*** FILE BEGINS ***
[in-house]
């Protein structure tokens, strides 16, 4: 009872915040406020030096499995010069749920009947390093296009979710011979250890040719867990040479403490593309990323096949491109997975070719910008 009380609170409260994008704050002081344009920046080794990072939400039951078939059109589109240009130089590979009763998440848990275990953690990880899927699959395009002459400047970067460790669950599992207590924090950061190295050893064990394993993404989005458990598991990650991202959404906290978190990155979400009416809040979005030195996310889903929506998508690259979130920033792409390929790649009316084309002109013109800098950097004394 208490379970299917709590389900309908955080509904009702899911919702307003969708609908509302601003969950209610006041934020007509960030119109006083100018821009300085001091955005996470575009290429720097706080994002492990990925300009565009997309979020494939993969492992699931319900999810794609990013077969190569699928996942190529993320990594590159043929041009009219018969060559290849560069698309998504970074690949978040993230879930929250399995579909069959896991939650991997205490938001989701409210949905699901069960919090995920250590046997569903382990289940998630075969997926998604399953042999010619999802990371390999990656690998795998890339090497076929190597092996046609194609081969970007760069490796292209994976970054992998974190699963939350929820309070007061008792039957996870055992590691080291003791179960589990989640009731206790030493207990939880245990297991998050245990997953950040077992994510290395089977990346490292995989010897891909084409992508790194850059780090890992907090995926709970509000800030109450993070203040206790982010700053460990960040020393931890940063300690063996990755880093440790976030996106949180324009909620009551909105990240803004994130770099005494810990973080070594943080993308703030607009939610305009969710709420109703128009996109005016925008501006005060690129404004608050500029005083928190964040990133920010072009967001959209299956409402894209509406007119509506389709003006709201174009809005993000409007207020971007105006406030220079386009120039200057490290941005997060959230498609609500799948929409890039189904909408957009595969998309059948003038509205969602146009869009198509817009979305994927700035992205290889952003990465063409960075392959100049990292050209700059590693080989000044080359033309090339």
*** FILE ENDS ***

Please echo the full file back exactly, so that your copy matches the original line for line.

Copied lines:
[in-house]
């Protein structure tokens, strides 16, 4: 009872915040406020030096499995010069749920009947390093296009979710011979250890040719867990040479403490593309990323096949491109997975070719910008 009380609170409260994008704050002081344009920046080794990072939400039951078939059109589109240009130089590979009763998440848990275990953690990880899927699959395009002459400047970067460790669950599992207590924090950061190295050893064990394993993404989005458990598991990650991202959404906290978190990155979400009416809040979005030195996310889903929506998508690259979130920033792409390929790649009316084309002109013109800098950097004394 208490379970299917709590389900309908955080509904009702899911919702307003969708609908509302601003969950209610006041934020007509960030119109006083100018821009300085001091955005996470575009290429720097706080994002492990990925300009565009997309979020494939993969492992699931319900999810794609990013077969190569699928996942190529993320990594590159043929041009009219018969060559290849560069698309998504970074690949978040993230879930929250399995579909069959896991939650991997205490938001989701409210949905699901069960919090995920250590046997569903382990289940998630075969997926998604399953042999010619999802990371390999990656690998795998890339090497076929190597092996046609194609081969970007760069490796292209994976970054992998974190699963939350929820309070007061008792039957996870055992590691080291003791179960589990989640009731206790030493207990939880245990297991998050245990997953950040077992994510290395089977990346490292995989010897891909084409992508790194850059780090890992907090995926709970509000800030109450993070203040206790982010700053460990960040020393931890940063300690063996990755880093440790976030996106949180324009909620009551909105990240803004994130770099005494810990973080070594943080993308703030607009939610305009969710709420109703128009996109005016925008501006005060690129404004608050500029005083928190964040990133920010072009967001959209299956409402894209509406007119509506389709003006709201174009809005993000409007207020971007105006406030220079386009120039200057490290941005997060959230498609609500799948929409890039189904909408957009595969998309059948003038509205969602146009869009198509817009979305994927700035992205290889952003990465063409960075392959100049990292050209700059590693080989000044080359033309090339």